To assess the fundamental efficiency of a vehicle, it makes sense to compare the ‘total energy consumed’ with the momentum obtained (speed times weight). Clear back in 1950, Gabrielli and von Karman published “What Price Speed?”, a sweeping look at this topic for various forms of transportation.
Unfortunately, what it revealed is still true: the economics of flight are only reasonable when we fly big, heavy airplanes very, very fast… or when we fly slowly with lots of wingspan. Airplanes in the middle waste six times as much energy!
To ask why until real answers emerge is to discover one of the largest opportunities in the modern world. Car sized airplanes cannot succeed economically until they use the correct physics for the domain in which inertial effects and viscous effects equally impede flight.
Two reasons especially stand out when considering this domain we did not master. One, airframe drag under power has always been assumed to be essentially the same or higher than the drag when towed or gliding. Two, the equations built on Assumption One embed further assumptions and simplifications that don’t adapt well to the actual physics when that assumption is reexamined.
It’s also clear that the basic architecture of most aircraft flows from the pervasive influence of underlying 2-D mathematical assumptions, rather than from unconstrained, four dimensional physics that was until recently impossible to analyze, let alone master.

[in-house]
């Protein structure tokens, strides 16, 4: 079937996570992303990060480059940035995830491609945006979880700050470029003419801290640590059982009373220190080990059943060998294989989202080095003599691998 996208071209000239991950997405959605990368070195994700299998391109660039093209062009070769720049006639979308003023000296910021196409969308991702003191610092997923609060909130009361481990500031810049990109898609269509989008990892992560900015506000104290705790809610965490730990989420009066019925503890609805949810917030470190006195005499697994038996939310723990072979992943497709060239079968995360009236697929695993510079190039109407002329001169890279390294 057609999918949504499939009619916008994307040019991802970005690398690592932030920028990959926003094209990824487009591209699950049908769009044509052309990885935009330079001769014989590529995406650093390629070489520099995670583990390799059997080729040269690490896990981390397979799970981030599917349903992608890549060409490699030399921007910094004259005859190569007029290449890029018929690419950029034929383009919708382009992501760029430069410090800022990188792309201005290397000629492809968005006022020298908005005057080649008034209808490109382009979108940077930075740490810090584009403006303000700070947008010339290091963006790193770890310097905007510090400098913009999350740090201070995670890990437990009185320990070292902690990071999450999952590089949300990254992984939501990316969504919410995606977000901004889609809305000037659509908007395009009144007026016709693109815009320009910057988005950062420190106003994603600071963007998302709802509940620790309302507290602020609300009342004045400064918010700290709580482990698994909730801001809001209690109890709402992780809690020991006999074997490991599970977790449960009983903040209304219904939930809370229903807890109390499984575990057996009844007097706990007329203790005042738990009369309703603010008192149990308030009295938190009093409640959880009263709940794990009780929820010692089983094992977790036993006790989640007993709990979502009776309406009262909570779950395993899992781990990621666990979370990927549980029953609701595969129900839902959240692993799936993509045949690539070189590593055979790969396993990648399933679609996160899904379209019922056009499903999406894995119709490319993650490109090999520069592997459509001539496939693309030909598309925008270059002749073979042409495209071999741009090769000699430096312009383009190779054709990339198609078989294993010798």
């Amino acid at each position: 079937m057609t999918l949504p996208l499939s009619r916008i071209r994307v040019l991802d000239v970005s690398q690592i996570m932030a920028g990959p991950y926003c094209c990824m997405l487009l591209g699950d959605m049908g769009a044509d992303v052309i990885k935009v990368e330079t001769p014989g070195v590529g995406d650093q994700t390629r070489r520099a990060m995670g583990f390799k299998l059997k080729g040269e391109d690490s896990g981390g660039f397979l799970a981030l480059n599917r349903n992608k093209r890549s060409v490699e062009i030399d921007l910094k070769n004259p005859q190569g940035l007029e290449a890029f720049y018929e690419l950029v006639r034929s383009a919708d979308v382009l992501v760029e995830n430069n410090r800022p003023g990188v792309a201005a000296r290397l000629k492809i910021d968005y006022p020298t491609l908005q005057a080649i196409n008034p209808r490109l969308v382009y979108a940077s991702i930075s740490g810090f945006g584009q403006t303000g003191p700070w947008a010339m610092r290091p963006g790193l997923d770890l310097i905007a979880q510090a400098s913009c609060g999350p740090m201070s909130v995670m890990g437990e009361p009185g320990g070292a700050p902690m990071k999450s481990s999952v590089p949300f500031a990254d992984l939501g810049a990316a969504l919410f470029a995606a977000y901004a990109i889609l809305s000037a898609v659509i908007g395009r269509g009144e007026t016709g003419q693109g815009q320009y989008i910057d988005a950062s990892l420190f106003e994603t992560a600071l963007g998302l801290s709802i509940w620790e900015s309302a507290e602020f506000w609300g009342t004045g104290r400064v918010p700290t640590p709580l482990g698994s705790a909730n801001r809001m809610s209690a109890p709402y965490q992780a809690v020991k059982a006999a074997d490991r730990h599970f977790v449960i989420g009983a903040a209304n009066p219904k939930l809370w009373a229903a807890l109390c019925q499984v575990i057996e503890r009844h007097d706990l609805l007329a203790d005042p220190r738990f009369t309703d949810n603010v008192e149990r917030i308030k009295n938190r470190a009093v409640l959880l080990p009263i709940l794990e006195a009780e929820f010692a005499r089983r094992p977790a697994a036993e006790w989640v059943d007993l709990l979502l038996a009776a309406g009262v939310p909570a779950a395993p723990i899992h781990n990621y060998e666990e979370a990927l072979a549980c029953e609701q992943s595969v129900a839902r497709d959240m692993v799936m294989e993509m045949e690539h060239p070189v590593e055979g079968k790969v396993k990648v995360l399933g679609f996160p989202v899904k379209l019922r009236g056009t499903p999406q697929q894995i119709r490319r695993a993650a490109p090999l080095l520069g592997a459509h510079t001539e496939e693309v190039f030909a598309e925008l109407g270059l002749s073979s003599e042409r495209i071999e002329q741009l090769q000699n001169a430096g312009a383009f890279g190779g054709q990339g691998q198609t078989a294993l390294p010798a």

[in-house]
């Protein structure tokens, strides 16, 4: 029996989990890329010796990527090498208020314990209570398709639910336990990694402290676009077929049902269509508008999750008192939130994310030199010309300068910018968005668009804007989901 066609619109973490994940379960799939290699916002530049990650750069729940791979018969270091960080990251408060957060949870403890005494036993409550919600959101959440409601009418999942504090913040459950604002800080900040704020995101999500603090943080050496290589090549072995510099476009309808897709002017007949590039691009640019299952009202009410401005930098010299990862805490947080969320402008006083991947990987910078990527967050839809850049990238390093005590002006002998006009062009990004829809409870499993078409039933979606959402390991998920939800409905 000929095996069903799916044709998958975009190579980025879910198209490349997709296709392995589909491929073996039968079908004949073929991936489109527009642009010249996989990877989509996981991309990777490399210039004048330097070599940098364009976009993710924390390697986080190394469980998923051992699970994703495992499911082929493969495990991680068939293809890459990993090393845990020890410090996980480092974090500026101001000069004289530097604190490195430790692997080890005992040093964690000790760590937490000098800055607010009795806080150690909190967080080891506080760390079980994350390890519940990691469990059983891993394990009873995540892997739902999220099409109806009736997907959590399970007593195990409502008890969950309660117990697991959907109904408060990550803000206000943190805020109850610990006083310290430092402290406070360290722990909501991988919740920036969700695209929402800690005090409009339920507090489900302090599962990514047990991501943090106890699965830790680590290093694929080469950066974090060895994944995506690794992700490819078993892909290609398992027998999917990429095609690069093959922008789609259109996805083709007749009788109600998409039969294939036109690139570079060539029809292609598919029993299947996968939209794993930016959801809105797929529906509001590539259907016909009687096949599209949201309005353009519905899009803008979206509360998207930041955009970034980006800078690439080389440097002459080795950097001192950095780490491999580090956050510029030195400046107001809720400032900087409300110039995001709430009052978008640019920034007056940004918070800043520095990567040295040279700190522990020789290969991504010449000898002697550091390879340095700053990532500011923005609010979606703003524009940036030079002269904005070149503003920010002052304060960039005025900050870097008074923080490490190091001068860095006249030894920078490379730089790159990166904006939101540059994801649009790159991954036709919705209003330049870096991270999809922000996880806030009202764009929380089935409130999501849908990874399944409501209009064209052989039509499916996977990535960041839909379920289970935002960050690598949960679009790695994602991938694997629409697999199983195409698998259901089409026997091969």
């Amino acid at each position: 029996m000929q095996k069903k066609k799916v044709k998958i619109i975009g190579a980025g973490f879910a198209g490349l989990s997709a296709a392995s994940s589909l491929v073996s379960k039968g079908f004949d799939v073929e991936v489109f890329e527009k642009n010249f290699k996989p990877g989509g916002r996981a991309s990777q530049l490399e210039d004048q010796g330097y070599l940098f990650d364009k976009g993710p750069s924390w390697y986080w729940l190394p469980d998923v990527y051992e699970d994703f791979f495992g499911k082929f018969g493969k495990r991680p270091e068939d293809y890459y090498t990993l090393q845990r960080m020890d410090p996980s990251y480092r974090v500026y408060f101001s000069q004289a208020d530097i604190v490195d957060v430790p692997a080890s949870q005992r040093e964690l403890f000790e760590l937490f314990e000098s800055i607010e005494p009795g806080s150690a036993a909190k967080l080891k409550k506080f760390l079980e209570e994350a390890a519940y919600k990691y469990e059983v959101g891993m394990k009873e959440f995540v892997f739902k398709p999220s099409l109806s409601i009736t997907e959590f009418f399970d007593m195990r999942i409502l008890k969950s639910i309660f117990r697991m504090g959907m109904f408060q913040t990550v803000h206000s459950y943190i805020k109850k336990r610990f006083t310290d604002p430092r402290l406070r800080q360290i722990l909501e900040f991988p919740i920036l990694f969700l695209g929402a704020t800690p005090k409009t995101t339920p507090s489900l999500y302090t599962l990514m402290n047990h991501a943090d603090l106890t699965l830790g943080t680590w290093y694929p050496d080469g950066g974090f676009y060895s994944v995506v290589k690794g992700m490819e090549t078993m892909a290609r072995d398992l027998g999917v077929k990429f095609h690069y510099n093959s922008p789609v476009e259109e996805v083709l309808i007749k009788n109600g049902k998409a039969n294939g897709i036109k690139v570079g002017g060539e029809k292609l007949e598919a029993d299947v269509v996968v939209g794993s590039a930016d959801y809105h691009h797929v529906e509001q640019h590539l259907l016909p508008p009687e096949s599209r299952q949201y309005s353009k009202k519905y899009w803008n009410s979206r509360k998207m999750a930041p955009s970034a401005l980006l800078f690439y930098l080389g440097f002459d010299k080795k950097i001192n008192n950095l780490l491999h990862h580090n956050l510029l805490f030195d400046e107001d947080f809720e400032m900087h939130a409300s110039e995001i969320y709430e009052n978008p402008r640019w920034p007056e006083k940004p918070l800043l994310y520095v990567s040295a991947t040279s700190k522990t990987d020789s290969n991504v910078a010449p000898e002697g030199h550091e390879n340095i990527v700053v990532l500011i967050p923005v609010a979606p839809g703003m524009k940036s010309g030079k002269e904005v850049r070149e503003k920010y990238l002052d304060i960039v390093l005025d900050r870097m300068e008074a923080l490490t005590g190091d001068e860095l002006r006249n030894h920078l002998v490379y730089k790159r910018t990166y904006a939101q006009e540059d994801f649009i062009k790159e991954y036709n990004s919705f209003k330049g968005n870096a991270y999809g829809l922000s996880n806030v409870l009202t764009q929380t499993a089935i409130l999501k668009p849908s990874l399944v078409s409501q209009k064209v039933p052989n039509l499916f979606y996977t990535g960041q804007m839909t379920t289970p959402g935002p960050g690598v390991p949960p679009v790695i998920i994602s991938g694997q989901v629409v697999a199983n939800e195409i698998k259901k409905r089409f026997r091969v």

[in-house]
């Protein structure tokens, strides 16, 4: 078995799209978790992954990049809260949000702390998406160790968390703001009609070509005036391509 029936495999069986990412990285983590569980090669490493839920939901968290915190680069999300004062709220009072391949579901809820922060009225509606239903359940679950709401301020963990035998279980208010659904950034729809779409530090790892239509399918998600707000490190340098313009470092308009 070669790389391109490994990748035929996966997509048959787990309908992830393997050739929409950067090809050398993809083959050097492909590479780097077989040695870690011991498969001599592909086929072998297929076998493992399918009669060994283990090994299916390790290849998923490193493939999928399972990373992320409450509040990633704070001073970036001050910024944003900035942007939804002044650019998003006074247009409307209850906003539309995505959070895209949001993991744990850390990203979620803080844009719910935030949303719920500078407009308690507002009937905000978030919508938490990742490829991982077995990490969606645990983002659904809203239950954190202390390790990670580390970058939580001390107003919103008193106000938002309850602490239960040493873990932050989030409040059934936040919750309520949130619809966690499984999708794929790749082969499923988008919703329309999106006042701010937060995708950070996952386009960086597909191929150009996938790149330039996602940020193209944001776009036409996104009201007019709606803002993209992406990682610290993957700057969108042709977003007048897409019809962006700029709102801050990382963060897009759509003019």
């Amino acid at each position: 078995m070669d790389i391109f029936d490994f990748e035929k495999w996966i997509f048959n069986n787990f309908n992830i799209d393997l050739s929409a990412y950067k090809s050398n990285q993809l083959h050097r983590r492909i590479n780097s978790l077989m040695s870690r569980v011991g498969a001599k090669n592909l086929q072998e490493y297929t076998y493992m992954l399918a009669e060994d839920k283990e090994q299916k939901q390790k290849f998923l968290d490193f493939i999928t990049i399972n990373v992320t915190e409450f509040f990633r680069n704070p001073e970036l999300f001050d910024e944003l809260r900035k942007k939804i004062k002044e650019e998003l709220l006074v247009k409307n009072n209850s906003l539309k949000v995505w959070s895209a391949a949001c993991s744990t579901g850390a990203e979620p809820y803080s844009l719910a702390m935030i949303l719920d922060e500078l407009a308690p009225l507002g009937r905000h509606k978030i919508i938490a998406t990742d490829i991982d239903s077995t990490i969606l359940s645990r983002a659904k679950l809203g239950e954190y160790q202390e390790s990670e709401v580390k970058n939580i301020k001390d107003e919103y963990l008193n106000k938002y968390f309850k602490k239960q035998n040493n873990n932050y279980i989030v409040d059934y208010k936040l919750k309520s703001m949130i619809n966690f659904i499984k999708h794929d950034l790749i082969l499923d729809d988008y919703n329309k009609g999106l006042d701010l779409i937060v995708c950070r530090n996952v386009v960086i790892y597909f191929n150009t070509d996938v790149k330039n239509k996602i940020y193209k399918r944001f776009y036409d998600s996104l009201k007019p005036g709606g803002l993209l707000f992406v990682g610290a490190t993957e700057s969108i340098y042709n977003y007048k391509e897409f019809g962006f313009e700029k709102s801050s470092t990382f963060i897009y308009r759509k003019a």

Synergy takes a direct path toward fundamental efficiency by putting the priorities of a sailplane in a form that can carry a lot of weight and fly very fast, yet quietly operate from fifty times as many local airfields as the scheduled airlines can reach.
This has never been an easy or obvious thing to achieve, but John McGinnis’ landmark patents opened the door to gaining stability, control, and stall resistance in a span-efficient form that works for high speed flight. That allowed adopting several proven measures against the root cause of the problem: atmospheric viscosity. Synergy gently and respectfully deals with both inertial and viscous effects at every scale, from the Mach farfield to the boundary layer.
Solving this problem means that any little town is a quick drive, by air, from anywhere, and people can get busy making lots of affordable, smart airplanes that won’t demand as much (or anything) from their operators.
On Demand Aviation utterly changes everything: In Synergy, the same hour wasted on your Silicon Valley traffic jam would allow your commute to originate from South Lake Tahoe… or Santa Barbara, Santa Rosa, Reno, Monterey, San Luis Obispo, Carson City…or anywhere in the entire central valley from Bakersfield to Sacramento to Redding. Draw the size of circle you want, around the place you need to be, and it will show you where you could live and how you could travel someday. Its range isn’t an issue.
There is no need to worry about mass adoption issues, ever… the pace of change will be too slow due to the need for enough aircraft and more robust solutions to the obvious lesser challenges. History shows that society can get behind good ideas far more quickly than they arrive. Safe, quiet future aircraft will eventually, slowly soak right into the very fabric of our communities while upgrading and repurposing areas of blight.
Aviators know that traffic jams are a quaint 2-D concept that networked neighborhood smartplanes will never replicate. Remember, the gigantic runways of sprawling commercial airports (and their ATC) are a legacy of packing 747s onto the same ribbon of concrete every few minutes, not a requirement of safe operations for future little airplanes spread over a million times more area. With adoption comes the reality of affordable nextgen personal aviation; a thousand times better idea than Hyperloop.